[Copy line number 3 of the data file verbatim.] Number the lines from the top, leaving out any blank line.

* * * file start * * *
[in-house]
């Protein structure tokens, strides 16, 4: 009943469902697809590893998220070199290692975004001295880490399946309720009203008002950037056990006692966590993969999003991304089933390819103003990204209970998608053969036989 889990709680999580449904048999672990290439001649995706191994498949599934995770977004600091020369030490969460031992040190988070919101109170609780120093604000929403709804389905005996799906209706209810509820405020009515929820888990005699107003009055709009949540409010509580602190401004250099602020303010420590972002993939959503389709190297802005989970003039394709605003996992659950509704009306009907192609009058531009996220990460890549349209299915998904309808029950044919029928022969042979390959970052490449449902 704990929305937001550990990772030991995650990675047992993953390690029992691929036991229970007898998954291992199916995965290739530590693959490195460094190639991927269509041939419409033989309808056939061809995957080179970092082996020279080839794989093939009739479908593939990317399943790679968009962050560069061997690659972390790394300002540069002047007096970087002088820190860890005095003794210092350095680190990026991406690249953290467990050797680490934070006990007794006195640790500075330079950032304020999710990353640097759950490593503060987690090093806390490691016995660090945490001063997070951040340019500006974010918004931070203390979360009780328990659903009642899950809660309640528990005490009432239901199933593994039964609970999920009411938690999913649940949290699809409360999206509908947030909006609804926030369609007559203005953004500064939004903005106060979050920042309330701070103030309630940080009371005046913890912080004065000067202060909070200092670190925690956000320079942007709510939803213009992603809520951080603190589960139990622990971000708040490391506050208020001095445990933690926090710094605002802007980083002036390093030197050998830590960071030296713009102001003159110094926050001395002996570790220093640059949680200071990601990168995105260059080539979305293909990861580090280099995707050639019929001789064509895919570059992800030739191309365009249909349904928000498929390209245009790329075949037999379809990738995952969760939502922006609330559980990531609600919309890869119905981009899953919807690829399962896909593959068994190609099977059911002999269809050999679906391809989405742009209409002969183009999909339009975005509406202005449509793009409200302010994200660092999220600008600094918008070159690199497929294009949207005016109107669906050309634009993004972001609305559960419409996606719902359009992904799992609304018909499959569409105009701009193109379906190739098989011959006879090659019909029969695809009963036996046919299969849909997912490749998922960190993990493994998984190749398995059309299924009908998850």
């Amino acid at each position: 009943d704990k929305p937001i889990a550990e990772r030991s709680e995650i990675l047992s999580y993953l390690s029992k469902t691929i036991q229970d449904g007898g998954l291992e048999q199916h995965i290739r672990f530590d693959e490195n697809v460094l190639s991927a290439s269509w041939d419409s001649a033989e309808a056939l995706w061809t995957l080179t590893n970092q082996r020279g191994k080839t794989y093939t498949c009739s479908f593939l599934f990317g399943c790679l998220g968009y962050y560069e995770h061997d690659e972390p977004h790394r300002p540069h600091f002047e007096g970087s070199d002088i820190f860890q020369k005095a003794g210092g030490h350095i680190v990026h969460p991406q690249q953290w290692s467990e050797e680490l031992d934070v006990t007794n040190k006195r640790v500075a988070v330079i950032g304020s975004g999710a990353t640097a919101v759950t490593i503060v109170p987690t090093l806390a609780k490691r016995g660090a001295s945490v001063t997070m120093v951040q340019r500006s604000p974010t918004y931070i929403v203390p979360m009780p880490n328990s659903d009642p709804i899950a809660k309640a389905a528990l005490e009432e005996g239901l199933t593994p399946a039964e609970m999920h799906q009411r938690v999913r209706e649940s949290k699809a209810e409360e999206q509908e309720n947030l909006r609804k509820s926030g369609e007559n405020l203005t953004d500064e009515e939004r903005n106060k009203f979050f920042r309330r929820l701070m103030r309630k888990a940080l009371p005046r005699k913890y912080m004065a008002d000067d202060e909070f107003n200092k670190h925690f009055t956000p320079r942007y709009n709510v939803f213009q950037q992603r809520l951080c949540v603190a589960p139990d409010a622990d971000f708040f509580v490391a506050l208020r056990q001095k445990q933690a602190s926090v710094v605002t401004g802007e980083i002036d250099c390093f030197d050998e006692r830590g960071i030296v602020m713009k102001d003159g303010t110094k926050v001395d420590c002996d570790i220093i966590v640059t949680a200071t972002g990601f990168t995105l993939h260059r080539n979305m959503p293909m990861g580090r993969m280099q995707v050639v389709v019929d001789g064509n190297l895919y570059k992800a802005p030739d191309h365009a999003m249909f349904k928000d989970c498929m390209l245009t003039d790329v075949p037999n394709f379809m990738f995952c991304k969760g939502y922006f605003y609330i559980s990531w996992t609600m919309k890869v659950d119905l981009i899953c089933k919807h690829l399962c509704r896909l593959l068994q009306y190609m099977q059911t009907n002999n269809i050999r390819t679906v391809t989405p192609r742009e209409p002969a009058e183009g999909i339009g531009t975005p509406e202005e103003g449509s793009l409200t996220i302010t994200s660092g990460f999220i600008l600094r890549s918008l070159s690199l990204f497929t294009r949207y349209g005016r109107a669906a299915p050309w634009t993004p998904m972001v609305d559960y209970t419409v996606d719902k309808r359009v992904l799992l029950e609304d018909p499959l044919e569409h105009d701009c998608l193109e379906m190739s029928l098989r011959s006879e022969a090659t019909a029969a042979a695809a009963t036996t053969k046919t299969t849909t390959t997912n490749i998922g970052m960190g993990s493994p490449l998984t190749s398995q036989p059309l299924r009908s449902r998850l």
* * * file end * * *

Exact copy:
């Amino acid at each position: 009943d704990k929305p937001i889990a550990e990772r030991s709680e995650i990675l047992s999580y993953l390690s029992k469902t691929i036991q229970d449904g007898g998954l291992e048999q199916h995965i290739r672990f530590d693959e490195n697809v460094l190639s991927a290439s269509w041939d419409s001649a033989e309808a056939l995706w061809t995957l080179t590893n970092q082996r020279g191994k080839t794989y093939t498949c009739s479908f593939l599934f990317g399943c790679l998220g968009y962050y560069e995770h061997d690659e972390p977004h790394r300002p540069h600091f002047e007096g970087s070199d002088i820190f860890q020369k005095a003794g210092g030490h350095i680190v990026h969460p991406q690249q953290w290692s467990e050797e680490l031992d934070v006990t007794n040190k006195r640790v500075a988070v330079i950032g304020s975004g999710a990353t640097a919101v759950t490593i503060v109170p987690t090093l806390a609780k490691r016995g660090a001295s945490v001063t997070m120093v951040q340019r500006s604000p974010t918004y931070i929403v203390p979360m009780p880490n328990s659903d009642p709804i899950a809660k309640a389905a528990l005490e009432e005996g239901l199933t593994p399946a039964e609970m999920h799906q009411r938690v999913r209706e649940s949290k699809a209810e409360e999206q509908e309720n947030l909006r609804k509820s926030g369609e007559n405020l203005t953004d500064e009515e939004r903005n106060k009203f979050f920042r309330r929820l701070m103030r309630k888990a940080l009371p005046r005699k913890y912080m004065a008002d000067d202060e909070f107003n200092k670190h925690f009055t956000p320079r942007y709009n709510v939803f213009q950037q992603r809520l951080c949540v603190a589960p139990d409010a622990d971000f708040f509580v490391a506050l208020r056990q001095k445990q933690a602190s926090v710094v605002t401004g802007e980083i002036d250099c390093f030197d050998e006692r830590g960071i030296v602020m713009k102001d003159g303010t110094k926050v001395d420590c002996d570790i220093i966590v640059t949680a200071t972002g990601f990168t995105l993939h260059r080539n979305m959503p293909m990861g580090r993969m280099q995707v050639v389709v019929d001789g064509n190297l895919y570059k992800a802005p030739d191309h365009a999003m249909f349904k928000d989970c498929m390209l245009t003039d790329v075949p037999n394709f379809m990738f995952c991304k969760g939502y922006f605003y609330i559980s990531w996992t609600m919309k890869v659950d119905l981009i899953c089933k919807h690829l399962c509704r896909l593959l068994q009306y190609m099977q059911t009907n002999n269809i050999r390819t679906v391809t989405p192609r742009e209409p002969a009058e183009g999909i339009g531009t975005p509406e202005e103003g449509s793009l409200t996220i302010t994200s660092g990460f999220i600008l600094r890549s918008l070159s690199l990204f497929t294009r949207y349209g005016r109107a669906a299915p050309w634009t993004p998904m972001v609305d559960y209970t419409v996606d719902k309808r359009v992904l799992l029950e609304d018909p499959l044919e569409h105009d701009c998608l193109e379906m190739s029928l098989r011959s006879e022969a090659t019909a029969a042979a695809a009963t036996t053969k046919t299969t849909t390959t997912n490749i998922g970052m960190g993990s493994p490449l998984t190749s398995q036989p059309l299924r009908s449902r998850l």